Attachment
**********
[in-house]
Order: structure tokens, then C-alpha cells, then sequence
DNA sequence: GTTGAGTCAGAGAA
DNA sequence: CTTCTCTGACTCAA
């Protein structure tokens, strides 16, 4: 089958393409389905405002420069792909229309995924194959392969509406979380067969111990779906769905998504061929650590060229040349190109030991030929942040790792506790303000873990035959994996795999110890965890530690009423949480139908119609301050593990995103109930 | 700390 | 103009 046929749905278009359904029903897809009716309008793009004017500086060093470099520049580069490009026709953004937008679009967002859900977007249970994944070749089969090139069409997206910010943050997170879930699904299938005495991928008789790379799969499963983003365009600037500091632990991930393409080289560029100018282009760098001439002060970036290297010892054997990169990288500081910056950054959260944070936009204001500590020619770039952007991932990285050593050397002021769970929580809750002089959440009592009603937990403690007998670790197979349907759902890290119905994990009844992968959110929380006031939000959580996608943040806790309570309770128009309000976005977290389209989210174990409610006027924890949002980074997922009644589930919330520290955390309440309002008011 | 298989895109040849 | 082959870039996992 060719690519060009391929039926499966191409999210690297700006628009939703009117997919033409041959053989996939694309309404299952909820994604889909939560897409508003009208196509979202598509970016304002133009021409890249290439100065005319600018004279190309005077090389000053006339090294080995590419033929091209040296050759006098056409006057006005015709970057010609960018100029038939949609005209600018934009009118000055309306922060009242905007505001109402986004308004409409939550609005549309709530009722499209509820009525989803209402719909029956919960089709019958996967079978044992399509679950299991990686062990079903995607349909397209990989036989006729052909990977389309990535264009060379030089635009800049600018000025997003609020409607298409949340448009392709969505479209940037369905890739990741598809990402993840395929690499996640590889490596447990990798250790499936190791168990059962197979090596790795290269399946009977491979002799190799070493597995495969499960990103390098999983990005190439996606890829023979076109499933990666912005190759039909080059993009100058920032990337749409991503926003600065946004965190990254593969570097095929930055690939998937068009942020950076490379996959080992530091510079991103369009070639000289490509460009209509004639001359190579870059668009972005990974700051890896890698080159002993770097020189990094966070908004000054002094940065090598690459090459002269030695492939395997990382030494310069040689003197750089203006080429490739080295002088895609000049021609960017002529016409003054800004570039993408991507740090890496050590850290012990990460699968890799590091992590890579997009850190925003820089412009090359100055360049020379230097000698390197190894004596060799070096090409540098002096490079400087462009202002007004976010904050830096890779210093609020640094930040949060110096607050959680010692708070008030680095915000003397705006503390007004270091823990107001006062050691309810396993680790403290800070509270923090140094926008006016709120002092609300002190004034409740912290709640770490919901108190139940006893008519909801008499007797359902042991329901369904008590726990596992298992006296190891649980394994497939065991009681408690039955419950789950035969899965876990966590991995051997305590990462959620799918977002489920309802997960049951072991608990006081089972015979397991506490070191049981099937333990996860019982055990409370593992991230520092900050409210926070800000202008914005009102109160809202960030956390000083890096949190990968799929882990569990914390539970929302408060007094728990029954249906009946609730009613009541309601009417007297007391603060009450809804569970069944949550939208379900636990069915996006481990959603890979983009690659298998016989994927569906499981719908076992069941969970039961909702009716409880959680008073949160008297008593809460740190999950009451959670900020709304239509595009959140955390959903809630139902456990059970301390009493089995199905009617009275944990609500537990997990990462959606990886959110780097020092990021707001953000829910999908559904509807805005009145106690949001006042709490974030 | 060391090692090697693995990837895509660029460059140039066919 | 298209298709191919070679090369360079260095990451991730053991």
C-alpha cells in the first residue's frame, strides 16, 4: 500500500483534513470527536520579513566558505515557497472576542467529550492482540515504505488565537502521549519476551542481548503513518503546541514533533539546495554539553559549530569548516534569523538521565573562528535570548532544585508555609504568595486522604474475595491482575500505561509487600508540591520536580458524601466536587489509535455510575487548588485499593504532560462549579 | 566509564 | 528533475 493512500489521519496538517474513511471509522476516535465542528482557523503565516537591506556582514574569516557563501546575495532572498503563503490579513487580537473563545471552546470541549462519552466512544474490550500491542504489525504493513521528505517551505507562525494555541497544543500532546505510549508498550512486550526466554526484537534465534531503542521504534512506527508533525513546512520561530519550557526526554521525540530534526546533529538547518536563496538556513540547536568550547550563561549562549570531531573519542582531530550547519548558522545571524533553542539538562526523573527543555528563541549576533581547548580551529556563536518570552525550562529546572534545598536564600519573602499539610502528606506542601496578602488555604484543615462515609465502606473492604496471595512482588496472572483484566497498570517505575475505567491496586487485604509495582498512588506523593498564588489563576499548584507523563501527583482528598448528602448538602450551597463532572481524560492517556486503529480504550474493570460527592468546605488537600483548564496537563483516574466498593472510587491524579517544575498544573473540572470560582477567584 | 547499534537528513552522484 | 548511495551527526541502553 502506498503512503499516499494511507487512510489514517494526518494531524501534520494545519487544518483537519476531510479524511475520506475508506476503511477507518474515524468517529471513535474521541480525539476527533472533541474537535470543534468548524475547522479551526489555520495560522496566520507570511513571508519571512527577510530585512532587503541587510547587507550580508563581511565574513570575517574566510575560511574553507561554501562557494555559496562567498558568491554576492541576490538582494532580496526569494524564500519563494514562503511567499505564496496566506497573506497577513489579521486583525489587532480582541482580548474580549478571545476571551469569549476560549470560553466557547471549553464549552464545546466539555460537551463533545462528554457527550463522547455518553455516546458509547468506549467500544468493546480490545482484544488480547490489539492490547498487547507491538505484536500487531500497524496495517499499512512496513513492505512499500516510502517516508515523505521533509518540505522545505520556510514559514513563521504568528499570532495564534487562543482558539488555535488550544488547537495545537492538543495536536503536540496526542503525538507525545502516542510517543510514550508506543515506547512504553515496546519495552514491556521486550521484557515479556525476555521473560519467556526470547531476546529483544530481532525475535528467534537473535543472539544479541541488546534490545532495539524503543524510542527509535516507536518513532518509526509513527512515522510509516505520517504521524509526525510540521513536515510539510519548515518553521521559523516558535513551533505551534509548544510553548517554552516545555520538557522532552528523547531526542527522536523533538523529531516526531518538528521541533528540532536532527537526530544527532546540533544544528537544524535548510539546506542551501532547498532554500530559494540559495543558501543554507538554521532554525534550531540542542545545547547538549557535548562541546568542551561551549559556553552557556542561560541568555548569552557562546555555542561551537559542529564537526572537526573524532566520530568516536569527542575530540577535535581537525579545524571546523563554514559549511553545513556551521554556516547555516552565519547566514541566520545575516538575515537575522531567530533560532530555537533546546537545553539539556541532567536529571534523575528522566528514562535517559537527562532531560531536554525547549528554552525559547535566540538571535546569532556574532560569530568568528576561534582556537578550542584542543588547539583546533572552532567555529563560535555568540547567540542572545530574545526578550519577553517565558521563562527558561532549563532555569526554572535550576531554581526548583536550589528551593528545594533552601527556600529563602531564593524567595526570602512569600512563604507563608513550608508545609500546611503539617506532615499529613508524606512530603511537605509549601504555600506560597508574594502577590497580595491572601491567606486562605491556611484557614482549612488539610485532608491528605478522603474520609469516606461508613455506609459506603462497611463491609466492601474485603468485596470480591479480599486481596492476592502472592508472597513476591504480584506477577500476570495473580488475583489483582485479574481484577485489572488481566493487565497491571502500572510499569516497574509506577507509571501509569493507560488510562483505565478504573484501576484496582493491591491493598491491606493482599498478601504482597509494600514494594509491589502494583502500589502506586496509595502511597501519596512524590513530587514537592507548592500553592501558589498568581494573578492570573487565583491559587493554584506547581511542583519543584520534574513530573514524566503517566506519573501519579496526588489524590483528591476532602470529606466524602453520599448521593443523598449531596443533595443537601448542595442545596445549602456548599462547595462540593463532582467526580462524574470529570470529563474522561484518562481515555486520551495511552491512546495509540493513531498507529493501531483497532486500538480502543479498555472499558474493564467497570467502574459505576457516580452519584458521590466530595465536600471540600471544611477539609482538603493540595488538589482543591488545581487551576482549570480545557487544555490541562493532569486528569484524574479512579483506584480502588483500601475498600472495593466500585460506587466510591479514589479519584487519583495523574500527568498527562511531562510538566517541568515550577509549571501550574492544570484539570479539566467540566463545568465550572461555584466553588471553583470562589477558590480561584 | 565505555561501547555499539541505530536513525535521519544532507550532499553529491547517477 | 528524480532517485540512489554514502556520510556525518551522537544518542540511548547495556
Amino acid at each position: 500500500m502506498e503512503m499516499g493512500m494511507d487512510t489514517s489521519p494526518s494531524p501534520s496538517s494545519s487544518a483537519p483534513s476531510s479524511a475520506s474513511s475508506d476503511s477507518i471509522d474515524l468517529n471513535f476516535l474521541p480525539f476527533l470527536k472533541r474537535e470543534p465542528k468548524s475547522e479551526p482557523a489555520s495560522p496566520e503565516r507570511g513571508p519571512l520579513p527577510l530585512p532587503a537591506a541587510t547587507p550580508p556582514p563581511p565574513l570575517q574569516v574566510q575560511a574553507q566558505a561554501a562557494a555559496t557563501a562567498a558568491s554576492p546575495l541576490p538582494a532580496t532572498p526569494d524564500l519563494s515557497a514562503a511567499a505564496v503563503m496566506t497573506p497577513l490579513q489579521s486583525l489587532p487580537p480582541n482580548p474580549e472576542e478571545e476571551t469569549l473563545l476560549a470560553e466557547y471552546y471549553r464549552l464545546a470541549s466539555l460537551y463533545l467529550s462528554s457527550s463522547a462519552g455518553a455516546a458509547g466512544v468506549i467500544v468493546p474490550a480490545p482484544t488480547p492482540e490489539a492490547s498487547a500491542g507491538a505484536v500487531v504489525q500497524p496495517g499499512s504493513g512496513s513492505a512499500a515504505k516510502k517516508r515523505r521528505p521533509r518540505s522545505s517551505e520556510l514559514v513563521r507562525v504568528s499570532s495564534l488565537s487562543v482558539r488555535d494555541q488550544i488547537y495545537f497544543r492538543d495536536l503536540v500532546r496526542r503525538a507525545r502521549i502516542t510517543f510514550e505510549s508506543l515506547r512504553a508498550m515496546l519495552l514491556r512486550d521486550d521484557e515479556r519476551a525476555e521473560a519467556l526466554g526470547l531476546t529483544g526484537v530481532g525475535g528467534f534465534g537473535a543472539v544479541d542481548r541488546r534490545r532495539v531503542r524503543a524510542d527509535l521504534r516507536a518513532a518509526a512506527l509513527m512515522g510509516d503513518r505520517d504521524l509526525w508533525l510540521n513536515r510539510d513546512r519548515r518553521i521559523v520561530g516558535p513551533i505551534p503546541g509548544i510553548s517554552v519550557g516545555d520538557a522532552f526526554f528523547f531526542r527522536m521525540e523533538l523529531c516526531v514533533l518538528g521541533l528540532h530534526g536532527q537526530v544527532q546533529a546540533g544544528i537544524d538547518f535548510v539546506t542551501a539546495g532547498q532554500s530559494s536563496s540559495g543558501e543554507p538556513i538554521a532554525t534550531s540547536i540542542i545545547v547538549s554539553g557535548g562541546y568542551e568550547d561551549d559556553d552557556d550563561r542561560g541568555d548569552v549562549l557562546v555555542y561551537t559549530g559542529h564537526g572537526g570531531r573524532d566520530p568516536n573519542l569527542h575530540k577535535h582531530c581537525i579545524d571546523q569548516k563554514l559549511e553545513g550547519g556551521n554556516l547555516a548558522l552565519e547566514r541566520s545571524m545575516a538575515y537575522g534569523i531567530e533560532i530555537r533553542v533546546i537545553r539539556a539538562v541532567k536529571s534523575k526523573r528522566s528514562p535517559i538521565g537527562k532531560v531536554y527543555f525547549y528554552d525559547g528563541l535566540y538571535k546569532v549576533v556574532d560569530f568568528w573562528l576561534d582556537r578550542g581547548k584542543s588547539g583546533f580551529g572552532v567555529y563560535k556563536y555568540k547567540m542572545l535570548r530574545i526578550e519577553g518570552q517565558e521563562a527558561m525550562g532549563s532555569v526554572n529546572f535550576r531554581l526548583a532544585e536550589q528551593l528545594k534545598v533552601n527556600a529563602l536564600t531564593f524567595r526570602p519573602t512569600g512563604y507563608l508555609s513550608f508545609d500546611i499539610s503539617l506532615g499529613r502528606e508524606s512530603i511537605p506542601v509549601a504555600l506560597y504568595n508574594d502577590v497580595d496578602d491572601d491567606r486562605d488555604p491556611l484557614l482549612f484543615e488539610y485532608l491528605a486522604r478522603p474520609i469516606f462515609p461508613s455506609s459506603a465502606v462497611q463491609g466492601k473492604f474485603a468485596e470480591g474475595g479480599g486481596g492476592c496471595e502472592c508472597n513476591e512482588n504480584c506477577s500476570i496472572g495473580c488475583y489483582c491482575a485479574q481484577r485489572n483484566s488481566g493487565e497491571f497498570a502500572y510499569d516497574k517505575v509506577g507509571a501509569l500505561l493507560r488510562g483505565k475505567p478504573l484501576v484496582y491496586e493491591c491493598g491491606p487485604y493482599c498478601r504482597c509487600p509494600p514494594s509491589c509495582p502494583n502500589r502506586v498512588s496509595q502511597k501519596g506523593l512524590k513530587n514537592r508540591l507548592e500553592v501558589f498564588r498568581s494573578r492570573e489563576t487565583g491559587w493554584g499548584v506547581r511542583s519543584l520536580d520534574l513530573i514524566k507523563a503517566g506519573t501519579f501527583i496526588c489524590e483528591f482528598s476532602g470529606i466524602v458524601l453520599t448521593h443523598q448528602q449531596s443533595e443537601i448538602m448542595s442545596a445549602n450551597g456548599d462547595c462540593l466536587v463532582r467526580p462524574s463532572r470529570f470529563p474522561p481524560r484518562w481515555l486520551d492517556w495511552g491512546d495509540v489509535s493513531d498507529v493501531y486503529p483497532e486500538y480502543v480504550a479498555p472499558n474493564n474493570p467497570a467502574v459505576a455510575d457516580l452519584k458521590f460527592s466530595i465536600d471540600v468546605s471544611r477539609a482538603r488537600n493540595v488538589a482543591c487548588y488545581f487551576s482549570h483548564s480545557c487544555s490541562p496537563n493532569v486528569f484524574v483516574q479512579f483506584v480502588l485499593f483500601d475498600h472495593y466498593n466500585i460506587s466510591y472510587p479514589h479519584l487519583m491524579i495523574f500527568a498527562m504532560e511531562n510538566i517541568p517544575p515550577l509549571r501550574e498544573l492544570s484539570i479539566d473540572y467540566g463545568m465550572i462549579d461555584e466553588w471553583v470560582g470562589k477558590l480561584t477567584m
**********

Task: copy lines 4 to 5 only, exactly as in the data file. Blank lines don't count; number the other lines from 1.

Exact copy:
DNA sequence: CTTCTCTGACTCAA
């Protein structure tokens, strides 16, 4: 089958393409389905405002420069792909229309995924194959392969509406979380067969111990779906769905998504061929650590060229040349190109030991030929942040790792506790303000873990035959994996795999110890965890530690009423949480139908119609301050593990995103109930 | 700390 | 103009 046929749905278009359904029903897809009716309008793009004017500086060093470099520049580069490009026709953004937008679009967002859900977007249970994944070749089969090139069409997206910010943050997170879930699904299938005495991928008789790379799969499963983003365009600037500091632990991930393409080289560029100018282009760098001439002060970036290297010892054997990169990288500081910056950054959260944070936009204001500590020619770039952007991932990285050593050397002021769970929580809750002089959440009592009603937990403690007998670790197979349907759902890290119905994990009844992968959110929380006031939000959580996608943040806790309570309770128009309000976005977290389209989210174990409610006027924890949002980074997922009644589930919330520290955390309440309002008011 | 298989895109040849 | 082959870039996992 060719690519060009391929039926499966191409999210690297700006628009939703009117997919033409041959053989996939694309309404299952909820994604889909939560897409508003009208196509979202598509970016304002133009021409890249290439100065005319600018004279190309005077090389000053006339090294080995590419033929091209040296050759006098056409006057006005015709970057010609960018100029038939949609005209600018934009009118000055309306922060009242905007505001109402986004308004409409939550609005549309709530009722499209509820009525989803209402719909029956919960089709019958996967079978044992399509679950299991990686062990079903995607349909397209990989036989006729052909990977389309990535264009060379030089635009800049600018000025997003609020409607298409949340448009392709969505479209940037369905890739990741598809990402993840395929690499996640590889490596447990990798250790499936190791168990059962197979090596790795290269399946009977491979002799190799070493597995495969499960990103390098999983990005190439996606890829023979076109499933990666912005190759039909080059993009100058920032990337749409991503926003600065946004965190990254593969570097095929930055690939998937068009942020950076490379996959080992530091510079991103369009070639000289490509460009209509004639001359190579870059668009972005990974700051890896890698080159002993770097020189990094966070908004000054002094940065090598690459090459002269030695492939395997990382030494310069040689003197750089203006080429490739080295002088895609000049021609960017002529016409003054800004570039993408991507740090890496050590850290012990990460699968890799590091992590890579997009850190925003820089412009090359100055360049020379230097000698390197190894004596060799070096090409540098002096490079400087462009202002007004976010904050830096890779210093609020640094930040949060110096607050959680010692708070008030680095915000003397705006503390007004270091823990107001006062050691309810396993680790403290800070509270923090140094926008006016709120002092609300002190004034409740912290709640770490919901108190139940006893008519909801008499007797359902042991329901369904008590726990596992298992006296190891649980394994497939065991009681408690039955419950789950035969899965876990966590991995051997305590990462959620799918977002489920309802997960049951072991608990006081089972015979397991506490070191049981099937333990996860019982055990409370593992991230520092900050409210926070800000202008914005009102109160809202960030956390000083890096949190990968799929882990569990914390539970929302408060007094728990029954249906009946609730009613009541309601009417007297007391603060009450809804569970069944949550939208379900636990069915996006481990959603890979983009690659298998016989994927569906499981719908076992069941969970039961909702009716409880959680008073949160008297008593809460740190999950009451959670900020709304239509595009959140955390959903809630139902456990059970301390009493089995199905009617009275944990609500537990997990990462959606990886959110780097020092990021707001953000829910999908559904509807805005009145106690949001006042709490974030 | 060391090692090697693995990837895509660029460059140039066919 | 298209298709191919070679090369360079260095990451991730053991």